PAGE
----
Masters Degree in Veterinary Technology: Program Overview
Veterinary technologists and technicians often get their training through Bachelor of Science in Veterinary Technology programs; there are no graduate-level programs. Read on to learn about curriculum, employment outlook, certification requirements and options for continuing education.
Veterinary technologists and technicians assist licensed veterinarians. Aspiring technologists and technicians can pursue a 4-year bachelor's degree in veterinary technology; these programs are widely available at colleges and universities across the country. Students should ideally enroll in programs accredited by the American Veterinary Medical Association (AVMA).
Students in these 4-year programs complete courses in veterinary medicine terminology, pharmacology and molecular biology. They get hands-on clinical experience working with large and small animals in a variety of situations. Graduates are typically qualified for state licensure or certification.
The most common educational prerequisite is a high school diploma or equivalent GED. Students should complete courses in biology, mathematics, writing and communication in high school.
Most 4-year veterinary technology degree programs require students to complete at least 120 hours of classroom, laboratory and clinical courses. Students take general education courses in their first year. Some of these include:
- Molecular biology
- Medical terminology in veterinary medicine
- Pharmacology and veterinary technicians
- Nutrients and veterinary technicians
- Small animal nursing skills - small animals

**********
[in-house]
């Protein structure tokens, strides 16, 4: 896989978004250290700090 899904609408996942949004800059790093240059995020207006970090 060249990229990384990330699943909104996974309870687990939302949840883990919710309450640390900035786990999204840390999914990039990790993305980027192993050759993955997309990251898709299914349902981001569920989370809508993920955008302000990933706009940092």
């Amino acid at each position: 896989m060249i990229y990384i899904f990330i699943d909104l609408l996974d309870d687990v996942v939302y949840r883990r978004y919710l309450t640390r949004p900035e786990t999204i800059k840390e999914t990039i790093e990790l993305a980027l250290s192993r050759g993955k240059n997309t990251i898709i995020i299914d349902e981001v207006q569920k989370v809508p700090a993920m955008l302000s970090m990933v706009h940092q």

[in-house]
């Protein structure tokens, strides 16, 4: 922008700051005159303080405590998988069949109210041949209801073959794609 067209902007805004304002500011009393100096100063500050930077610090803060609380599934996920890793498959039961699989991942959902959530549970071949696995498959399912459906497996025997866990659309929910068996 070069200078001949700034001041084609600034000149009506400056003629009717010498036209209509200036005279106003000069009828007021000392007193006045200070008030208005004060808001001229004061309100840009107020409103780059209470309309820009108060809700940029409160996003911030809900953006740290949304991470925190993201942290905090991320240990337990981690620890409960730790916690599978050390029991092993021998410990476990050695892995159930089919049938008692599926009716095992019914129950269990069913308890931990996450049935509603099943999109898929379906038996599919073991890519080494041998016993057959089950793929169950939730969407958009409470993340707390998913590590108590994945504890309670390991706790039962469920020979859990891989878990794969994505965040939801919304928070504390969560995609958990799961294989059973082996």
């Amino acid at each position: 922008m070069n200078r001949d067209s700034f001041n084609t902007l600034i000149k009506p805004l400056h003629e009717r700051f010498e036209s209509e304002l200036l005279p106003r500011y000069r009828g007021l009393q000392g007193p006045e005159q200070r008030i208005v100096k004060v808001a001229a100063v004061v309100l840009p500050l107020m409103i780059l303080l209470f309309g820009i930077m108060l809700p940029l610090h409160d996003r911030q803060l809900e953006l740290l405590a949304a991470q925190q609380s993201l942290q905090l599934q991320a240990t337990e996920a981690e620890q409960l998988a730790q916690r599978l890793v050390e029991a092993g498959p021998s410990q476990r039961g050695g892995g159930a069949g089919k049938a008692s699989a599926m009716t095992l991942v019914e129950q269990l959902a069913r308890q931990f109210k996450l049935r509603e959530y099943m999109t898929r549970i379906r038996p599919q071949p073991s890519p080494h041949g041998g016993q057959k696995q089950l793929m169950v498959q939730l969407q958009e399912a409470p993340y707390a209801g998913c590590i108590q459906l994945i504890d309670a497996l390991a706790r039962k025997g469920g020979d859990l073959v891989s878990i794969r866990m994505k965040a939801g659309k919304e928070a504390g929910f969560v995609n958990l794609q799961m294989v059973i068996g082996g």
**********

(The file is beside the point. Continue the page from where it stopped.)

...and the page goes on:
- Large animal nursing skills - large animals
- Veterinary hospital procedures
- Preventive animal health care
- Clinical pathology for veterinarian technicians
- Veterinary radiology
Employment Outlook and Salary Info
There were approximately 80,200 veterinary technologists and technicians employed in the U.S. in 2010, according to the U.S. Bureau of Labor Statistics (www.bls.gov). Nearly 91% of those individuals worked for veterinary offices, while the rest worked for places like animal shelters, zoos and kennels. Employment in the field is expected to grow 52% in the decade 2010-2020, which is much higher than the average predicted job growth rate. In 2012, veterinary technologists and technicians earned a median annual salary of $30,290.
Continuing Education Options
Each state has its own certification requirements and procedures for veterinary technologists and technicians. Most require applicants to pass a state examination proving that they have the clinical experience and educational background necessary to work competently in the field. While there are no master's degree programs in veterinary technology, graduates interested in further education may choose to enroll in a graduate program in veterinary science or veterinary medicine.
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